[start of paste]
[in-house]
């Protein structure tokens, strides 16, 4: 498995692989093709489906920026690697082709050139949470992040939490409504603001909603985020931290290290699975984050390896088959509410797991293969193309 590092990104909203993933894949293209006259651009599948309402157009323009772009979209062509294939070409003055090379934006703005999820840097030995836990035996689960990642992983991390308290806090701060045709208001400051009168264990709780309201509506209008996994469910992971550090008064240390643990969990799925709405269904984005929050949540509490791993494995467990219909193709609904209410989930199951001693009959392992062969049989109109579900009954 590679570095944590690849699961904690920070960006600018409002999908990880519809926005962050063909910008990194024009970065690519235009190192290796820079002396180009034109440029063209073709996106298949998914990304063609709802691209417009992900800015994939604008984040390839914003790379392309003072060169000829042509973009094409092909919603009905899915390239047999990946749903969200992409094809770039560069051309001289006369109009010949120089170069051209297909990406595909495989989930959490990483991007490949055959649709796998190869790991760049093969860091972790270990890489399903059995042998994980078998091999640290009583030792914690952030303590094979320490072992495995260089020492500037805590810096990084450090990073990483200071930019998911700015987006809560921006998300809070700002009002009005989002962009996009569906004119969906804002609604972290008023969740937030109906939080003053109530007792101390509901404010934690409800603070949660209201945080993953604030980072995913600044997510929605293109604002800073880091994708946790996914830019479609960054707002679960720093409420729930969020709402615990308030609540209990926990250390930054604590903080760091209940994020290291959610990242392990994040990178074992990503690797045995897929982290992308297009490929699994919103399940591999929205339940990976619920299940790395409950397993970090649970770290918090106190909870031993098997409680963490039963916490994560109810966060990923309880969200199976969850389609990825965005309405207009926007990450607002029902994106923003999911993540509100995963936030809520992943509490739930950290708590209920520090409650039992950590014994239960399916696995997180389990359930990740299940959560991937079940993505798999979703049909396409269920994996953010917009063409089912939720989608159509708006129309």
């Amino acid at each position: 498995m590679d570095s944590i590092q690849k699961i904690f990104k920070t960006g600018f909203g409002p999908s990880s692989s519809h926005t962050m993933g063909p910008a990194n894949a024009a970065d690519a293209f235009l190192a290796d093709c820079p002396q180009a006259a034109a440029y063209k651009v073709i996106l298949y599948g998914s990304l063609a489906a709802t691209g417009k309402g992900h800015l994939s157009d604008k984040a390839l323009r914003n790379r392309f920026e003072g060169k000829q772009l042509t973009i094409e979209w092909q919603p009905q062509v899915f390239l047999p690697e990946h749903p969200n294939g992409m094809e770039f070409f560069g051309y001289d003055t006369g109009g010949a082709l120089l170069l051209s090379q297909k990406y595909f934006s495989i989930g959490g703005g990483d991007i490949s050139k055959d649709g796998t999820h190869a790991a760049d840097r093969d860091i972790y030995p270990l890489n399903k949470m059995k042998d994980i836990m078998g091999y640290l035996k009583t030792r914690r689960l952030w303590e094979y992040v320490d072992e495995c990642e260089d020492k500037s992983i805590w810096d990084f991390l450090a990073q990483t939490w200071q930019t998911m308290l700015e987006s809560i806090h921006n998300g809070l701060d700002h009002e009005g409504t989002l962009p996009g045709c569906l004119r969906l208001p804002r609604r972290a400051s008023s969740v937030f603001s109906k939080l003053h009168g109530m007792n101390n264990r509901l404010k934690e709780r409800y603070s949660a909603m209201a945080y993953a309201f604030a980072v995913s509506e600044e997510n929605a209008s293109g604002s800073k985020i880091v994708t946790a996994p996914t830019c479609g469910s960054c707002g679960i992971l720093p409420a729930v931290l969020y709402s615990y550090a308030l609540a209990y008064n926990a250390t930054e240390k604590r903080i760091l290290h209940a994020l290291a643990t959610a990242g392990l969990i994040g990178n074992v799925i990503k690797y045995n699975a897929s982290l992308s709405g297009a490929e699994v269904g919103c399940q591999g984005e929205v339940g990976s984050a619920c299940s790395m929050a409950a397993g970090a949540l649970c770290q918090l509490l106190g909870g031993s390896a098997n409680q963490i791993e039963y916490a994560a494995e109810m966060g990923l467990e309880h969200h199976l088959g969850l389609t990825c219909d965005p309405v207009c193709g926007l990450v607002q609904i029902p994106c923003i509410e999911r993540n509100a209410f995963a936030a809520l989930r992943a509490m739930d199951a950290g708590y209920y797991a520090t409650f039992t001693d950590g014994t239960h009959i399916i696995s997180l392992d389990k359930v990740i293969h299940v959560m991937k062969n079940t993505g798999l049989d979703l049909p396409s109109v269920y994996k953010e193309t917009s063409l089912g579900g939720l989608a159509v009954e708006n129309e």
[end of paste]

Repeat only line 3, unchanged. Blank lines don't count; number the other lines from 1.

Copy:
């Amino acid at each position: 498995m590679d570095s944590i590092q690849k699961i904690f990104k920070t960006g600018f909203g409002p999908s990880s692989s519809h926005t962050m993933g063909p910008a990194n894949a024009a970065d690519a293209f235009l190192a290796d093709c820079p002396q180009a006259a034109a440029y063209k651009v073709i996106l298949y599948g998914s990304l063609a489906a709802t691209g417009k309402g992900h800015l994939s157009d604008k984040a390839l323009r914003n790379r392309f920026e003072g060169k000829q772009l042509t973009i094409e979209w092909q919603p009905q062509v899915f390239l047999p690697e990946h749903p969200n294939g992409m094809e770039f070409f560069g051309y001289d003055t006369g109009g010949a082709l120089l170069l051209s090379q297909k990406y595909f934006s495989i989930g959490g703005g990483d991007i490949s050139k055959d649709g796998t999820h190869a790991a760049d840097r093969d860091i972790y030995p270990l890489n399903k949470m059995k042998d994980i836990m078998g091999y640290l035996k009583t030792r914690r689960l952030w303590e094979y992040v320490d072992e495995c990642e260089d020492k500037s992983i805590w810096d990084f991390l450090a990073q990483t939490w200071q930019t998911m308290l700015e987006s809560i806090h921006n998300g809070l701060d700002h009002e009005g409504t989002l962009p996009g045709c569906l004119r969906l208001p804002r609604r972290a400051s008023s969740v937030f603001s109906k939080l003053h009168g109530m007792n101390n264990r509901l404010k934690e709780r409800y603070s949660a909603m209201a945080y993953a309201f604030a980072v995913s509506e600044e997510n929605a209008s293109g604002s800073k985020i880091v994708t946790a996994p996914t830019c479609g469910s960054c707002g679960i992971l720093p409420a729930v931290l969020y709402s615990y550090a308030l609540a209990y008064n926990a250390t930054e240390k604590r903080i760091l290290h209940a994020l290291a643990t959610a990242g392990l969990i994040g990178n074992v799925i990503k690797y045995n699975a897929s982290l992308s709405g297009a490929e699994v269904g919103c399940q591999g984005e929205v339940g990976s984050a619920c299940s790395m929050a409950a397993g970090a949540l649970c770290q918090l509490l106190g909870g031993s390896a098997n409680q963490i791993e039963y916490a994560a494995e109810m966060g990923l467990e309880h969200h199976l088959g969850l389609t990825c219909d965005p309405v207009c193709g926007l990450v607002q609904i029902p994106c923003i509410e999911r993540n509100a209410f995963a936030a809520l989930r992943a509490m739930d199951a950290g708590y209920y797991a520090t409650f039992t001693d950590g014994t239960h009959i399916i696995s997180l392992d389990k359930v990740i293969h299940v959560m991937k062969n079940t993505g798999l049989d979703l049909p396409s109109v269920y994996k953010e193309t917009s063409l089912g579900g939720l989608a159509v009954e708006n129309e």